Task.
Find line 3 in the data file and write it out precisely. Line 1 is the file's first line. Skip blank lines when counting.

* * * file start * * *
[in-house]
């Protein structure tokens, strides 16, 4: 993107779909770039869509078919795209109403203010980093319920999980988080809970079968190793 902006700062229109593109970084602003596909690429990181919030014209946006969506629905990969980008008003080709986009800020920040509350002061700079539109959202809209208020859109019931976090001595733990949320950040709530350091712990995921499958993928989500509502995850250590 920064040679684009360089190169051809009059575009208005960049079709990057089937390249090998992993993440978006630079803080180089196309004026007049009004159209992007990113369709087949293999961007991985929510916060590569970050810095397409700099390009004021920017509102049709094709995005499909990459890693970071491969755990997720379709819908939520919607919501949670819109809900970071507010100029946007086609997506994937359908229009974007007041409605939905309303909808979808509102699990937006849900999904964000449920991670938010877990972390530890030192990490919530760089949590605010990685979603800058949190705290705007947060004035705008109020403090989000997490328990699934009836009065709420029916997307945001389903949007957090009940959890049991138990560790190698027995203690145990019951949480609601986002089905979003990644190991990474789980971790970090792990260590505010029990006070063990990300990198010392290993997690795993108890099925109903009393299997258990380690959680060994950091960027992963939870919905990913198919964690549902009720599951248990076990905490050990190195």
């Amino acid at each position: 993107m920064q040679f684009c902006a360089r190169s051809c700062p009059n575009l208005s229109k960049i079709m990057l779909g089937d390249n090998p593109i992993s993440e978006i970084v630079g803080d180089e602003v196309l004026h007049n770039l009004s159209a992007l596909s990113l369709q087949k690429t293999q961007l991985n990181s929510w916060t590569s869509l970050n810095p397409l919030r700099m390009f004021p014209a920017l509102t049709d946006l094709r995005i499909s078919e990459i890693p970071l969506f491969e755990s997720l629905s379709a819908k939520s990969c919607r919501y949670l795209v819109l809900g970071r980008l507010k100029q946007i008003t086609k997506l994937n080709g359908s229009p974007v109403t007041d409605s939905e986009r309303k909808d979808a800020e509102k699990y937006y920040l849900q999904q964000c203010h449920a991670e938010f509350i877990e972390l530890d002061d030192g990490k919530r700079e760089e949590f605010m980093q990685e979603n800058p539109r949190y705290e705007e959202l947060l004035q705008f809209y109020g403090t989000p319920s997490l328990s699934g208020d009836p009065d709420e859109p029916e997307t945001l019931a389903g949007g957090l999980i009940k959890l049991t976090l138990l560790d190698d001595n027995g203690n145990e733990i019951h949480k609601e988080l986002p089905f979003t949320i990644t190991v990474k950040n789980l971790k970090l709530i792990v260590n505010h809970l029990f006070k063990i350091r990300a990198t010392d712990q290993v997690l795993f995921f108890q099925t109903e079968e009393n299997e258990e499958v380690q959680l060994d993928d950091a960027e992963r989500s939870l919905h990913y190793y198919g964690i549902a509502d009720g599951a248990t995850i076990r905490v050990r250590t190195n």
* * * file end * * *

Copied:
């Amino acid at each position: 993107m920064q040679f684009c902006a360089r190169s051809c700062p009059n575009l208005s229109k960049i079709m990057l779909g089937d390249n090998p593109i992993s993440e978006i970084v630079g803080d180089e602003v196309l004026h007049n770039l009004s159209a992007l596909s990113l369709q087949k690429t293999q961007l991985n990181s929510w916060t590569s869509l970050n810095p397409l919030r700099m390009f004021p014209a920017l509102t049709d946006l094709r995005i499909s078919e990459i890693p970071l969506f491969e755990s997720l629905s379709a819908k939520s990969c919607r919501y949670l795209v819109l809900g970071r980008l507010k100029q946007i008003t086609k997506l994937n080709g359908s229009p974007v109403t007041d409605s939905e986009r309303k909808d979808a800020e509102k699990y937006y920040l849900q999904q964000c203010h449920a991670e938010f509350i877990e972390l530890d002061d030192g990490k919530r700079e760089e949590f605010m980093q990685e979603n800058p539109r949190y705290e705007e959202l947060l004035q705008f809209y109020g403090t989000p319920s997490l328990s699934g208020d009836p009065d709420e859109p029916e997307t945001l019931a389903g949007g957090l999980i009940k959890l049991t976090l138990l560790d190698d001595n027995g203690n145990e733990i019951h949480k609601e988080l986002p089905f979003t949320i990644t190991v990474k950040n789980l971790k970090l709530i792990v260590n505010h809970l029990f006070k063990i350091r990300a990198t010392d712990q290993v997690l795993f995921f108890q099925t109903e079968e009393n299997e258990e499958v380690q959680l060994d993928d950091a960027e992963r989500s939870l919905h990913y190793y198919g964690i549902a509502d009720g599951a248990t995850i076990r905490v050990r250590t190195n």